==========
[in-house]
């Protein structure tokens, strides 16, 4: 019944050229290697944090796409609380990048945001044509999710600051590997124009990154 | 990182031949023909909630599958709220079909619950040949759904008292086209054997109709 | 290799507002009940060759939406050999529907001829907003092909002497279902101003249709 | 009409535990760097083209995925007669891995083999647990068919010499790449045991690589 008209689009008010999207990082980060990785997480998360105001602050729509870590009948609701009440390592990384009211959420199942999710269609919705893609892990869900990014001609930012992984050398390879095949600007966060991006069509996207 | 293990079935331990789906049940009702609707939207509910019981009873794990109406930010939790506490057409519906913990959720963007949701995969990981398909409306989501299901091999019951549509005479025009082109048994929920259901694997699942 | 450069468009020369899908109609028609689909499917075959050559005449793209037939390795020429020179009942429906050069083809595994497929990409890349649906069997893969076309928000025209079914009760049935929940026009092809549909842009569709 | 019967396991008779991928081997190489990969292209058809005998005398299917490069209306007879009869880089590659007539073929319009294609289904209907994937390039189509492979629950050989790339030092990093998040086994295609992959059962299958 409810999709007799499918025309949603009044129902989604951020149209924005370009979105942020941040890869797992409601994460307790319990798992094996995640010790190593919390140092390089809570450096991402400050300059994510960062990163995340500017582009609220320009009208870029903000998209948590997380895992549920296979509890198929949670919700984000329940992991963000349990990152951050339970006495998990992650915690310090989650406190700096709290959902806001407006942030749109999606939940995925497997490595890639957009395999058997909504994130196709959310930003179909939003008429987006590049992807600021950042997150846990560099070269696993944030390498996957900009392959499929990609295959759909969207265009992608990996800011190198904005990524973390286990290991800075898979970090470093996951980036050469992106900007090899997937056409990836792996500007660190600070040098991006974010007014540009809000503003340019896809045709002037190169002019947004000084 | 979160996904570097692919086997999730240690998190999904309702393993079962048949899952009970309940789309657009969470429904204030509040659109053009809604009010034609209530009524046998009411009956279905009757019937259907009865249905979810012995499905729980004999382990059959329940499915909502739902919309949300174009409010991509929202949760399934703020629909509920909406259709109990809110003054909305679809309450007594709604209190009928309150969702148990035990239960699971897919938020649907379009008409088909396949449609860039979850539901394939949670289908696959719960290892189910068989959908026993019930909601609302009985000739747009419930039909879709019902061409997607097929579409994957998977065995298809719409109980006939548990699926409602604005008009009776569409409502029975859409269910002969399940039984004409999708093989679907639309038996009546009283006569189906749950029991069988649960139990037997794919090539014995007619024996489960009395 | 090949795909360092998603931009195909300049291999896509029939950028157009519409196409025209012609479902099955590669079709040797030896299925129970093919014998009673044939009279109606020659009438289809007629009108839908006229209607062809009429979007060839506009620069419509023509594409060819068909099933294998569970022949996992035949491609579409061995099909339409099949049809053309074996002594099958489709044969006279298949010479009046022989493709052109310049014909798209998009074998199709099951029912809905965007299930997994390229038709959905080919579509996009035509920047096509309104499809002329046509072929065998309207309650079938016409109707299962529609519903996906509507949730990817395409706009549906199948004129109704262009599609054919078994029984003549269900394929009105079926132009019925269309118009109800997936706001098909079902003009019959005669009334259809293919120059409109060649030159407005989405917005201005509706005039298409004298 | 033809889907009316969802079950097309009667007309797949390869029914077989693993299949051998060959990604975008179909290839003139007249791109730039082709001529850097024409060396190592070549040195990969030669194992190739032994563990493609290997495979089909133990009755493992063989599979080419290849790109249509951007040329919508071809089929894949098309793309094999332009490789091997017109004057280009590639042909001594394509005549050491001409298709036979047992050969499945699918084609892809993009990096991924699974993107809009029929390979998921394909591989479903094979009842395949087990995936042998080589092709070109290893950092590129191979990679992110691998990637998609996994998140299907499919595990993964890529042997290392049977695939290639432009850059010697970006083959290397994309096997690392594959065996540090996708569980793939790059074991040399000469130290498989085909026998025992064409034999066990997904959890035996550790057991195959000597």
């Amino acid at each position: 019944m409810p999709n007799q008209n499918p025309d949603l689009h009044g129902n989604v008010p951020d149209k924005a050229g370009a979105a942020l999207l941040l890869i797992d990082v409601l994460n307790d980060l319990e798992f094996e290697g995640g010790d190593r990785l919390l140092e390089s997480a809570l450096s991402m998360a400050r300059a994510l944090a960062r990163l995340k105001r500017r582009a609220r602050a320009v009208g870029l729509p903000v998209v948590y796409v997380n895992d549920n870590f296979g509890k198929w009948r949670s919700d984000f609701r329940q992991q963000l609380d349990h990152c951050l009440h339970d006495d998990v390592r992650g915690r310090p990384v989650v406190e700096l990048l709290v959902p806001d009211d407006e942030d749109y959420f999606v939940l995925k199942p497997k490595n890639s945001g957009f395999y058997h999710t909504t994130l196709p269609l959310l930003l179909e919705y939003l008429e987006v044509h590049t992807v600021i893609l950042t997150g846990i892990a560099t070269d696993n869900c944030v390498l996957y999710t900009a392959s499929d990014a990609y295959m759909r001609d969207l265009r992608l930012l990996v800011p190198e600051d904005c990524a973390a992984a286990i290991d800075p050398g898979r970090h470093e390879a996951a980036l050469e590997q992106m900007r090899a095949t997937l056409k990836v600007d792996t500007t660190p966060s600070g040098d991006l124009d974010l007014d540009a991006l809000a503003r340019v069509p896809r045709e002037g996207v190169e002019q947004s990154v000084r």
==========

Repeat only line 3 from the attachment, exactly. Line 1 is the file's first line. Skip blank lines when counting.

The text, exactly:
């Amino acid at each position: 019944m409810p999709n007799q008209n499918p025309d949603l689009h009044g129902n989604v008010p951020d149209k924005a050229g370009a979105a942020l999207l941040l890869i797992d990082v409601l994460n307790d980060l319990e798992f094996e290697g995640g010790d190593r990785l919390l140092e390089s997480a809570l450096s991402m998360a400050r300059a994510l944090a960062r990163l995340k105001r500017r582009a609220r602050a320009v009208g870029l729509p903000v998209v948590y796409v997380n895992d549920n870590f296979g509890k198929w009948r949670s919700d984000f609701r329940q992991q963000l609380d349990h990152c951050l009440h339970d006495d998990v390592r992650g915690r310090p990384v989650v406190e700096l990048l709290v959902p806001d009211d407006e942030d749109y959420f999606v939940l995925k199942p497997k490595n890639s945001g957009f395999y058997h999710t909504t994130l196709p269609l959310l930003l179909e919705y939003l008429e987006v044509h590049t992807v600021i893609l950042t997150g846990i892990a560099t070269d696993n869900c944030v390498l996957y999710t900009a392959s499929d990014a990609y295959m759909r001609d969207l265009r992608l930012l990996v800011p190198e600051d904005c990524a973390a992984a286990i290991d800075p050398g898979r970090h470093e390879a996951a980036l050469e590997q992106m900007r090899a095949t997937l056409k990836v600007d792996t500007t660190p966060s600070g040098d991006l124009d974010l007014d540009a991006l809000a503003r340019v069509p896809r045709e002037g996207v190169e002019q947004s990154v000084r």